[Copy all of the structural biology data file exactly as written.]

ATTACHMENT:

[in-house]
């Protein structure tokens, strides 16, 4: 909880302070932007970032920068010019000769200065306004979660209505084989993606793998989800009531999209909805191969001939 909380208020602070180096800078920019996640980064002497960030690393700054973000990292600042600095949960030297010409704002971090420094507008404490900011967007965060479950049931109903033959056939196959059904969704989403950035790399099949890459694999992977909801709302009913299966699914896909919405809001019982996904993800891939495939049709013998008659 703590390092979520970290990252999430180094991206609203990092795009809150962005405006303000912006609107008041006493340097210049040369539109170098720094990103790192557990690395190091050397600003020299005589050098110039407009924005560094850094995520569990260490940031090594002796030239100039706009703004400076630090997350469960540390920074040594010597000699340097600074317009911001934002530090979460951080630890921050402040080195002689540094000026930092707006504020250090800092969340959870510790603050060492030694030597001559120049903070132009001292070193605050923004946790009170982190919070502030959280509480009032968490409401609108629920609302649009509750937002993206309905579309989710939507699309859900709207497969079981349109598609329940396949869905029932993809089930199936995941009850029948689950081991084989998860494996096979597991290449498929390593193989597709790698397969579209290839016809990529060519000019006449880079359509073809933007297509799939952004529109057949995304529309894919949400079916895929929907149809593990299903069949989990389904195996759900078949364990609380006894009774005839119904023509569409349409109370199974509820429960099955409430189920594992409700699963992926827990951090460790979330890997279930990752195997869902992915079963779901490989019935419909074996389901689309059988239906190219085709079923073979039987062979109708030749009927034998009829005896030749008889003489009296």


[in-house]
């Protein structure tokens, strides 16, 4: 909880302070932007970032920068010019000769200065306004979660209505084989993606793998989800009531999209909805191969001939 909380208020602070180096800078920019996640980064002497960030690393700054973000990292600042600095949960030297010409704002971090420094507008404490900011967007965060479950049931109903033959056939196959059904969704989403950035790399099949890459694999992977909801709302009913299966699914896909919405809001019982996904993800891939495939049709013998008659 703590390092979520970290990252999430180094991206609203990092795009809150962005405006303000912006609107008041006493340097210049040369539109170098720094990103790192557990690395190091050397600003020299005589050098110039407009924005560094850094995520569990260490940031090594002796030239100039706009703004400076630090997350469960540390920074040594010597000699340097600074317009911001934002530090979460951080630890921050402040080195002689540094000026930092707006504020250090800092969340959870510790603050060492030694030597001559120049903070132009001292070193605050923004946790009170982190919070502030959280509480009032968490409401609108629920609302649009509750937002993206309905579309989710939507699309859900709207497969079981349109598609329940396949869905029932993809089930199936995941009850029948689950081991084989998860494996096979597991290449498929390593193989597709790698397969579209290839016809990529060519000019006449880079359509073809933007297509799939952004529109057949995304529309894919949400079916895929929907149809593990299903069949989990389904195996759900078949364990609380006894009774005839119904023509569409349409109370199974509820429960099955409430189920594992409700699963992926827990951090460790979330890997279930990752195997869902992915079963779901490989019935419909074996389901689309059988239906190219085709079923073979039987062979109708030749009927034998009829005896030749008889003489009296």